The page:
The message producer's code also needs to be modified:

public void sendDelayMsg(String msg, Integer delayTime) {
    rabbitTemplate.convertAndSend(DELAYED_EXCHANGE_NAME, DELAYED_ROUTING_KEY, msg, a ->{
        a.getMessageProperties().setDelay(delayTime);
        return a;
    });
}

Finally, create a consumer:

@RabbitListener(queues = DELAYED_QUEUE_NAME)
public void receiveD(Message message, Channel channel) throws IOException {
    String msg = new String(message.getBody());
    log.info("Current time:{},Delayed queue receives message:{}", new Date().toString(), msg);
    channel.basicAck(message.getMessageProperties().getDeliveryTag(), false);
}

Everything is ready to start!Then visit the following links:

http://localhost:8080/rabbitmq/delayMsg2?msg=msg1&delayTime=20000
http://localhost:8080/rabbitmq/delayMsg2?msg=msg2&delayTime=2000

The logs are as follows:

2019-07-28 17:28:13.729  INFO 25804 --- [nio-8080-exec-2] c.m.d.controller.RabbitMQMsgController   : Current time: Sun Jul 28 17:28:13 CST 2019,Received the request, msg:msg1,delayTime:20000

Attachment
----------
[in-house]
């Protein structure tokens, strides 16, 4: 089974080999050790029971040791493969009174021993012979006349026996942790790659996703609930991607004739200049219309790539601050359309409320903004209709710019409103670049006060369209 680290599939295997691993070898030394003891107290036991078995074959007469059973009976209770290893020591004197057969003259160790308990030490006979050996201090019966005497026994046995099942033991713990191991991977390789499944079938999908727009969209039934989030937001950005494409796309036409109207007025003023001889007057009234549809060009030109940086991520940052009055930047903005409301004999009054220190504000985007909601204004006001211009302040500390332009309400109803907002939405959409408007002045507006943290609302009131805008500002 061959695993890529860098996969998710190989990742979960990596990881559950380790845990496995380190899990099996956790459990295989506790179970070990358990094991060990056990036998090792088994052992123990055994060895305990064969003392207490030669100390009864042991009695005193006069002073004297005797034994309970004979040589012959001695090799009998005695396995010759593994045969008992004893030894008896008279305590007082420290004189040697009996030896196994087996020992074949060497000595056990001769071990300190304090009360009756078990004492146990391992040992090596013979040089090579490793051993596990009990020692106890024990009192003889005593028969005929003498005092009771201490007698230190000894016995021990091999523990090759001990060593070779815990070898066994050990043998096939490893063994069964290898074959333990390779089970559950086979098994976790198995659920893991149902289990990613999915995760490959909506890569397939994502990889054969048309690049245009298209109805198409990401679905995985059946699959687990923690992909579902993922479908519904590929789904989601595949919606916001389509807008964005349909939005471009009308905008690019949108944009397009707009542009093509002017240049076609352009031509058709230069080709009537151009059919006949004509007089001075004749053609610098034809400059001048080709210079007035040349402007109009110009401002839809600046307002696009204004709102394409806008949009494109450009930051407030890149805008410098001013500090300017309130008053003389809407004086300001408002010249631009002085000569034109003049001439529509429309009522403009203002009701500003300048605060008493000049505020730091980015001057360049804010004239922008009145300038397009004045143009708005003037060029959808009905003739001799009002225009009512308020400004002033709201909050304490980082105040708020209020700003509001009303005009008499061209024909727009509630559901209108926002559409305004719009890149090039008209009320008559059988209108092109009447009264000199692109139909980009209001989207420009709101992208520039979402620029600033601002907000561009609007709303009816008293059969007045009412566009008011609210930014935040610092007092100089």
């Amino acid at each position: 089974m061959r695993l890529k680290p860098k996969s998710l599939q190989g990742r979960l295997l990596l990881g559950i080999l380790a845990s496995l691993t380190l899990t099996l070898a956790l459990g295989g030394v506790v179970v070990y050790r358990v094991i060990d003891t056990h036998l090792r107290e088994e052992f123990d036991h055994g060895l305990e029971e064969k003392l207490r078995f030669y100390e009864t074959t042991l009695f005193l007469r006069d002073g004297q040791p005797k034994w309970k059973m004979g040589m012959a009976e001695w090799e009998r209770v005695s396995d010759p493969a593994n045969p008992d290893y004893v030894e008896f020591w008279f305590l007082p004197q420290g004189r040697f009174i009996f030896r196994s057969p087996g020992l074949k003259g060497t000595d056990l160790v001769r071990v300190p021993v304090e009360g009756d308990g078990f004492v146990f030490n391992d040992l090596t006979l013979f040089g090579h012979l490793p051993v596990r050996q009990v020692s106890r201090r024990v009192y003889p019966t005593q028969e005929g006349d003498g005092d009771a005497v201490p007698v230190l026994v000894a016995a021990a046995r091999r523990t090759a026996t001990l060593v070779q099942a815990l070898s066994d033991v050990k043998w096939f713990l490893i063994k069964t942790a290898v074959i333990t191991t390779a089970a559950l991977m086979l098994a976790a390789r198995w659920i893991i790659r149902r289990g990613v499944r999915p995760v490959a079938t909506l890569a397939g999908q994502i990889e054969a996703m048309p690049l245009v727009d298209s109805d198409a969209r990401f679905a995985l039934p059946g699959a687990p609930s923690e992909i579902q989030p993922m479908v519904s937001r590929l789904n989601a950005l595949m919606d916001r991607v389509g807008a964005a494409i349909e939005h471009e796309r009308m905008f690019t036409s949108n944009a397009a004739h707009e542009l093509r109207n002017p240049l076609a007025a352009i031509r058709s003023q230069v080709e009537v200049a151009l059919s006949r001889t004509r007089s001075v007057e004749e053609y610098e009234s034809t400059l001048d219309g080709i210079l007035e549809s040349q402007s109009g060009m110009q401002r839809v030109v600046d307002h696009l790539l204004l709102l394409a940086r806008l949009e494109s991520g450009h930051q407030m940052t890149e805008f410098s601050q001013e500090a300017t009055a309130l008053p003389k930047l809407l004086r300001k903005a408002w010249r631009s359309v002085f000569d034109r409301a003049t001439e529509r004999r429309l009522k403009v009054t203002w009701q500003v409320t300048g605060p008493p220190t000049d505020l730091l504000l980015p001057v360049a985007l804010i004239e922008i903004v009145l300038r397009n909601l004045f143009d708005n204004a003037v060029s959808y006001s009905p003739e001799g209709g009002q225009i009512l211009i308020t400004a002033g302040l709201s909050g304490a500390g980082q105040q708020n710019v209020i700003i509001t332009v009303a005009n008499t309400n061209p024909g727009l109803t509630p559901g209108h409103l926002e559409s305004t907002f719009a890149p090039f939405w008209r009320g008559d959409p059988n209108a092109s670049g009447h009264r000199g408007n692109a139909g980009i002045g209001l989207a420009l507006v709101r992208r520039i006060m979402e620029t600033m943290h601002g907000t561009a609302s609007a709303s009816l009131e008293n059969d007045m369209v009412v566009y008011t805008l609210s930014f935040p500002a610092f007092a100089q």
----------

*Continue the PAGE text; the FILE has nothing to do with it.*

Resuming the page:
2019-07-28 17:28:20.607  INFO 25804 --- [nio-8080-exec-1] c.m.d.controller.RabbitMQMsgController   : Current time: Sun Jul 28 17:28:20 CST 2019,Received the request, msg:msg2,delayTime:2000
2019-07-28 17:28:22.624  INFO 25804 --- [ntContainer#1-1] c.m.d.mq.DeadLetterQueueConsumer: Current time: Sun Jul 2817:28:22 CST 2019, Delayed queue received message: msg2
2019-07-28 17:28:33.751  INFO 25804 --- [ntContainer#1-1] c.m.d.mq.DeadLetterQueueConsumer: Current time: Sun Jul 2817:28:33 CST 2019, Delayed queue received message: msg1

The second message was consumed first, as expected.At this point, RabbitMQ's implementation of the delayed queue ends.

9. Summary